Completion date: PhD (non-clinical) 1998
Dr Dan Lloyd completed his PhD at The Institute of Cancer Research in 1998. Remaining within academia, he is now the Deputy Head of School of Biosciences at the University of Kent. His research into DNA damage, and how this relates to cancer and its treatment, underpins varied teaching, research and managerial responsibilities.
After an undergraduate degree in chemistry, Dan was keen to apply his knowledge towards understanding human disease. “I was motivated by the mission of the ICR and was particularly interested in moving into the area of cancer research,” he says. His PhD project, focusing on how cells respond to DNA damage, provided the perfect crossover between chemistry and biology.
Looking back at his time at the institute, Dan reflects on the varied opportunities that have helped him over his career. He says: “As a world-leading research institution, and in a very well-regarded research group, it certainly opened doors. I had the opportunity to attend conferences internationally and meet world-leading scientists.”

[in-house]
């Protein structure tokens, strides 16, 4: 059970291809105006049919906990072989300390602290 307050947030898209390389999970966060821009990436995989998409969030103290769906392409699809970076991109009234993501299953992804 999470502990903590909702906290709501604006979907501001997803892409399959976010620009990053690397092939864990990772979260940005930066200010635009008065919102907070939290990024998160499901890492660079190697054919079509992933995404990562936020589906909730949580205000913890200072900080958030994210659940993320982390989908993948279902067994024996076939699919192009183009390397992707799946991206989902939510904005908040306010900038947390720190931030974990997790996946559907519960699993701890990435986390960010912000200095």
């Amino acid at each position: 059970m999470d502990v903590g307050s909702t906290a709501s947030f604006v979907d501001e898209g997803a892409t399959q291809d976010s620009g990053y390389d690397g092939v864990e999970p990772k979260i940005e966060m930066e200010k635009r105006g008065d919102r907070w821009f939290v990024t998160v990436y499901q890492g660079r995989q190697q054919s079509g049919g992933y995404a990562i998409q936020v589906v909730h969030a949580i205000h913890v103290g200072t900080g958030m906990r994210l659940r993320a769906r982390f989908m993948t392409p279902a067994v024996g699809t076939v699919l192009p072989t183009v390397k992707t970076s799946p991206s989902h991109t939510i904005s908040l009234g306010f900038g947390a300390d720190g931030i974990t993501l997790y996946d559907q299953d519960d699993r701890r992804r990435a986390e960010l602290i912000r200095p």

After finishing his PhD, Dan took up a postdoctoral position at Stanford University in California, where he continued with more research into DNA damage and repair.
Moving to the University of Kent in 2001, Dan now splits his time between his research and teaching, with a particular focus on postgraduate curriculum development and education. He is particularly proud to have been awarded a National Teaching Fellowship – the most prestigious award for teaching in higher education.
Dan reflects back on what it was like to do his PhD at the institute. “I loved the interdisciplinary environment. I lived with physicists, chemists and biologists. I interacted with nurses, clinicians, radiographers and patients, and with people from around the world. I really felt like I was at the centre of a real culture of discovery. It was an inspiring environment - and a very sociable one too.”
“I loved the social aspects of being at ICR – a close knit community with who you could share pressures, triumphs and failures. I had a great relationship with my supervisors, and I will always remember my many mentors who supported me,” he says.